Staples, paperclips, string, plastic document wallets and cardboard folders.
All those tiny decisions CFT staff have been making over the years as to how to hold together their documents have now become part of the archive conservation process – one that is taking on the qualities of a medical triage process.Metal staples eventually corrode through the paper they are in contact with. But while a few hundred could be removed without too much trouble, the thousands of staples found in a collection as large as CFT’s archive is a different matter. For now we have decided to keep those that are not corroding and only remove those eating through the corner of the documents. It is time consuming and difficult work.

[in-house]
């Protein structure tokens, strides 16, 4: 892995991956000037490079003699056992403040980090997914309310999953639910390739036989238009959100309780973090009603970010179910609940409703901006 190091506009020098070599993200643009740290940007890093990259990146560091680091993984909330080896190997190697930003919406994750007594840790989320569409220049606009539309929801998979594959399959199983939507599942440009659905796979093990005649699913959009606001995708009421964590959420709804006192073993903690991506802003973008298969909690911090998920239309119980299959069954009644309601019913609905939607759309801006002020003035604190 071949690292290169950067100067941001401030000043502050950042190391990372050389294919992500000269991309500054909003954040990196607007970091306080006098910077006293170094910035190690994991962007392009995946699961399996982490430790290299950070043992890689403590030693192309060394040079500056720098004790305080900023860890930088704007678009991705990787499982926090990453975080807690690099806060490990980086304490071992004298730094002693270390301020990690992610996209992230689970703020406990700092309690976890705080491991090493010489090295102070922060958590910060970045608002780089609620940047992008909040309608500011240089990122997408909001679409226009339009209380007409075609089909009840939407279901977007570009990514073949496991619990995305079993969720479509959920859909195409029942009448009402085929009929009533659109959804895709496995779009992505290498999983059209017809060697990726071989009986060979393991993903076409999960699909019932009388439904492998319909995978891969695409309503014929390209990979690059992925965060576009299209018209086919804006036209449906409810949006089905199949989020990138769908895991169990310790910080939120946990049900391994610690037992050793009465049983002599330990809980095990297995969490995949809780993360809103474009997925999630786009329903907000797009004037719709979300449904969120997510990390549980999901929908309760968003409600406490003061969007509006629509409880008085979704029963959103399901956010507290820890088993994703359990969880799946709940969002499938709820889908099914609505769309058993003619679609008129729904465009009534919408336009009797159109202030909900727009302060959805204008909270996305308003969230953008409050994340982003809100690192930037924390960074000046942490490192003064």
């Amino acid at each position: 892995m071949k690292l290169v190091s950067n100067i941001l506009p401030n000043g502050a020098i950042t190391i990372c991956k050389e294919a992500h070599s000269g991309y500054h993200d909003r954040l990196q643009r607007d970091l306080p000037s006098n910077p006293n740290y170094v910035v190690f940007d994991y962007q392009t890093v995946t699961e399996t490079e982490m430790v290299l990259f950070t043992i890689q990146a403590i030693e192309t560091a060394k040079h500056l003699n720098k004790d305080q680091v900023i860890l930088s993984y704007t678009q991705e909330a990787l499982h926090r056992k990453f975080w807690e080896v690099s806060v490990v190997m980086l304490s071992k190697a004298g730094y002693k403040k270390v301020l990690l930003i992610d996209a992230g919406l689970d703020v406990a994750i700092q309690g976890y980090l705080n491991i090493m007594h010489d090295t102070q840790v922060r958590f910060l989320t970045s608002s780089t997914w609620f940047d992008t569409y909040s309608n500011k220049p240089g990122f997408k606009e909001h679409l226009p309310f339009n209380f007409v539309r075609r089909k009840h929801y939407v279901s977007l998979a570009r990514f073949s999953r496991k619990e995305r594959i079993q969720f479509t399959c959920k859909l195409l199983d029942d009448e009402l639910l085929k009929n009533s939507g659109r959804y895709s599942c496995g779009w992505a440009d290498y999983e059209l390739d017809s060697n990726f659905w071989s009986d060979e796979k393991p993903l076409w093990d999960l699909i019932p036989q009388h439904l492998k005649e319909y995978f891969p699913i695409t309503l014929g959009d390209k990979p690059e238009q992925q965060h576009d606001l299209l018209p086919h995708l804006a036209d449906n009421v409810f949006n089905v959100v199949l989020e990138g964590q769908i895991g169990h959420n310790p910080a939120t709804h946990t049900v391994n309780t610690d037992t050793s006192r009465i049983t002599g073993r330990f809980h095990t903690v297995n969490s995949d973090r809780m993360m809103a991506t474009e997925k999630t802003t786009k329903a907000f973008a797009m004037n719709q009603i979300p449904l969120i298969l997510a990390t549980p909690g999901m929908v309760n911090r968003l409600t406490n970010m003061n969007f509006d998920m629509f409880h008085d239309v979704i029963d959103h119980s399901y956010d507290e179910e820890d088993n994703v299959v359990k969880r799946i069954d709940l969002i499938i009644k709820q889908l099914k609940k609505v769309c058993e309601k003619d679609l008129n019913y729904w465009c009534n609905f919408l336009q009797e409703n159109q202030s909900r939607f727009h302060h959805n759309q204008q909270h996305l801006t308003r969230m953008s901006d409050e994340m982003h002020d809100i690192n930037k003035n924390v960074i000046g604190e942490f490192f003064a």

There are other hazards; documents sticking to the inside of plastic document wallets have to be taken out before they lose their printer ink or go mouldy due to condensation. Rusting stainless steel paperclips have to be replaced by non-reactive brass counterparts. Cardboard folders, which in some cases contain acid which slowly reacts with their paper contents, have to be replaced with acid-free ones.
Almost like a medical triage system, archive preservation for a paper collection this large has to be adopted. Over time additional in-depth preservation work can be done. A positive is that the deterioration of these is vastly slowed down due to the stable storage the collection finds itself in at the West Sussex Records Office.